Bush, Kerry become targets

Feb 112004
Authors: Joe Marshall

What a load of crap.

The recent partisan mudslinging depicting George W. Bush as a

yellow-bellied deserter and John Kerry as a radical red is a

ridiculous attempt by both parties at smearing the opposition with


Both issues center on the two candidates’ military involvement

during the Vietnam insurrection. Kerry is confronting mounting

Republican condemnation for his outspoken opposition to the

conflict in Vietnam after his release from duty. Democrats who

claim Bush skirted his commitments to the Air National Guard in the

early 1970s are bashing the White House.

Liberals claim Bush did not meet minimum service requirements of

Air National Guard duty when he transferred from Texas to Alabama

in 1972. This failure, if true, should have made Bush eligible for

the draft and questions the purity of the honorable discharge he

received in 1973.

Tuesday the White House released 18 months of payroll records

from the early ’70s it says prove Bush fulfilled his duties with

the Alabama Air National Guard. White House Press Secretary Scott

McClellan, who is no Ari Fleicsher, had an exceedingly difficult

time selling the records to the press. “These documents show the

days on which he was paid,” McClellan said repeatedly to the White

House press corps.

The members of the press did not seem too impressed by the new

evidence and neither were Democrats. The question both groups are

still asking is why the president is unable to produce a single

person who can testify to his physical presence at Alabama Air

National Guard maneuvers.

What I do not understand about this new Democratic tirade is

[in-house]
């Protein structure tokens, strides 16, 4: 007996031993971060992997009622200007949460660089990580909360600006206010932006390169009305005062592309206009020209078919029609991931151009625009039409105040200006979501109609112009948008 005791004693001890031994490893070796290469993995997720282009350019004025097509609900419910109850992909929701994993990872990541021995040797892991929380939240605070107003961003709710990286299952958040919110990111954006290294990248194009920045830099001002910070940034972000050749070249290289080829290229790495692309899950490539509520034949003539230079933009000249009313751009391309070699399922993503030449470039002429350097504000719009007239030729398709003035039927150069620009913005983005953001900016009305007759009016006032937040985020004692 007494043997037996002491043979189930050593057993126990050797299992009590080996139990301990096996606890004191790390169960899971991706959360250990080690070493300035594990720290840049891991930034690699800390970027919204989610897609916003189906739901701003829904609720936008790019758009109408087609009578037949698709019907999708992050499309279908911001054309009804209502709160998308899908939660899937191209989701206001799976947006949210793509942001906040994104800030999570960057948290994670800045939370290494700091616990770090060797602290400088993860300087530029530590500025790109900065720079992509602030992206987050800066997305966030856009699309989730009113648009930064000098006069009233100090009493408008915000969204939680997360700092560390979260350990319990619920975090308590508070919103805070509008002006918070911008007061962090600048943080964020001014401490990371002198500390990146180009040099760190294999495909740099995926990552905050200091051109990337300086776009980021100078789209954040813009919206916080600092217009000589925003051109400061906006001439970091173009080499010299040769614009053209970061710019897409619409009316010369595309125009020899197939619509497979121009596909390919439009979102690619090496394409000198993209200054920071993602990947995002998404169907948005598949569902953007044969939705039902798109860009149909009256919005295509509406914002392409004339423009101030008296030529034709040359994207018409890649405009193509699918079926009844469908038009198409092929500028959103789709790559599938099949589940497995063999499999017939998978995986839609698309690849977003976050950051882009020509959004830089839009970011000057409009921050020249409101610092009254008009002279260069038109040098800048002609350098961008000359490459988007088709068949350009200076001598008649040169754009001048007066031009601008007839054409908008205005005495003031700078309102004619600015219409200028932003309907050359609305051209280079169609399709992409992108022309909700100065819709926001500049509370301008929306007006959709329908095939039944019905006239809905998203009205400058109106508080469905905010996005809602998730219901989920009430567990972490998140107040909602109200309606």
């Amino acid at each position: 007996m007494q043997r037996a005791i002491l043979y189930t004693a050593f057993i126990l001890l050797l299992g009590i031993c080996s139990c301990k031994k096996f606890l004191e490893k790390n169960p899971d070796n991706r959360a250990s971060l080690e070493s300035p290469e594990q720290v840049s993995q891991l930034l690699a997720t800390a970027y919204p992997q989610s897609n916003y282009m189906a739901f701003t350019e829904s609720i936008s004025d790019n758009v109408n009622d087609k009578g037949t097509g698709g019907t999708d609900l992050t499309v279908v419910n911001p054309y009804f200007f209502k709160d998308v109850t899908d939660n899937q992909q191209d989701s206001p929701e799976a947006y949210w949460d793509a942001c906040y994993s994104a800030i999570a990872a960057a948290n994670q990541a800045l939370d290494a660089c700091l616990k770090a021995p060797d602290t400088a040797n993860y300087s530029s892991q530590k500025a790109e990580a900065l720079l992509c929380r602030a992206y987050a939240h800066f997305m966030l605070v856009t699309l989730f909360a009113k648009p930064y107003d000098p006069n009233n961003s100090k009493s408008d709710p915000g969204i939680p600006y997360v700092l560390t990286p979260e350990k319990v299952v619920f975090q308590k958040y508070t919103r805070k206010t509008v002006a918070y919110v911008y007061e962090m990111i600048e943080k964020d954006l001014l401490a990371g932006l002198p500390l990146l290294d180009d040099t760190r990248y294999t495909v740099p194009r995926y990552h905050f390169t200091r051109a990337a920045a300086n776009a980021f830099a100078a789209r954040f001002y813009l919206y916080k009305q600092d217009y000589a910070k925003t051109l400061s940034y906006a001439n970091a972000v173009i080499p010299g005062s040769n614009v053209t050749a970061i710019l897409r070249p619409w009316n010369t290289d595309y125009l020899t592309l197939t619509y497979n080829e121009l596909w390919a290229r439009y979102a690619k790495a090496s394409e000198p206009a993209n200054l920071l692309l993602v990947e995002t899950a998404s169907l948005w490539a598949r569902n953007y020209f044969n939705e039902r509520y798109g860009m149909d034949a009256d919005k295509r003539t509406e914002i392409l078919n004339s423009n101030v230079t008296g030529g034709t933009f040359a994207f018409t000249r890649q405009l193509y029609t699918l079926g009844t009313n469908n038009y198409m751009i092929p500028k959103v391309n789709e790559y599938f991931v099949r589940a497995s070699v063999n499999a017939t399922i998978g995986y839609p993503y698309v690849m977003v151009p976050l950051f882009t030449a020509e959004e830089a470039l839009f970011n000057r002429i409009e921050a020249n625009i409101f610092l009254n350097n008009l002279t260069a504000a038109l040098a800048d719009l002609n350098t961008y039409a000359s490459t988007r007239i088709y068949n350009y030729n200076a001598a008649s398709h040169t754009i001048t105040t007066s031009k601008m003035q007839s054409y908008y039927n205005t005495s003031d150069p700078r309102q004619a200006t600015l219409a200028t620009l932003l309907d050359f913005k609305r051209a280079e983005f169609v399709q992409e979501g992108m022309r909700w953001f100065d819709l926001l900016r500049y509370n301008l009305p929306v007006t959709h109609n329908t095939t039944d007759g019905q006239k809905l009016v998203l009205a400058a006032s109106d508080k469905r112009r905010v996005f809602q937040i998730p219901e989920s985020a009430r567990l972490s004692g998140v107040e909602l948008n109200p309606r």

what Democrats are trying to prove. President Bush has already come

out more than once and said his primary rationale for joining the

national guard was because his enlistment guaranteed he would not

have to go to Vietnam.

So how could Bush’s attendance record at weekend warrior camp 32

years ago possibly affect his chances for re-election today? The

answer is not in any real or tangible way. Bush has publicly

admitted he was not a fan of the conflict in Vietnam and his

supporters will continue to support him as commander-in-chief while

his naysayers will continue to say, “Nay.”

The same can be said for John Kerry and the controversy

surrounding his anti-war crusade after his return from active duty

in Vietnam. On its Web site, www.usvetdsp.com, A Vietnam Veterans’

group opposing Kerry calls him “hippie-like.”

The group further describes the three separate wounds Kerry

received in battle, and used to receive his early discharge, as

“minor” and “slight.” I call getting wounded three separate times

and not dying lucky.

So what if Kerry served in Vietnam, returned to the United

States and started protesting? Should using one’s rights to free

speech and assembly be called treasonous or brave? Kerry enlisted,

served, got shot and came home upset about his and his country’s

involvement in a conflict he viewed as unjust.

The fact Kerry organized a protest group and presented his

opinion to Congress in an effort to incite change makes him as much

a patriot in the eyes of his supporters as anyone involved in the


Once the dust clears from this newest political battle, the

ideological line separating the country’s conservatives and

liberals will still be in the same place. Opponents of Bush will

still see him as an aristocratic, warmonger capitalist who will say

and do anything to retain power. Opponents of Kerry will still see

him as an aristocratic, liberal Janus who will say and do anything

to attain power.

Which oligarch is right for you?


Joe is a senior majoring in history. His column appears every


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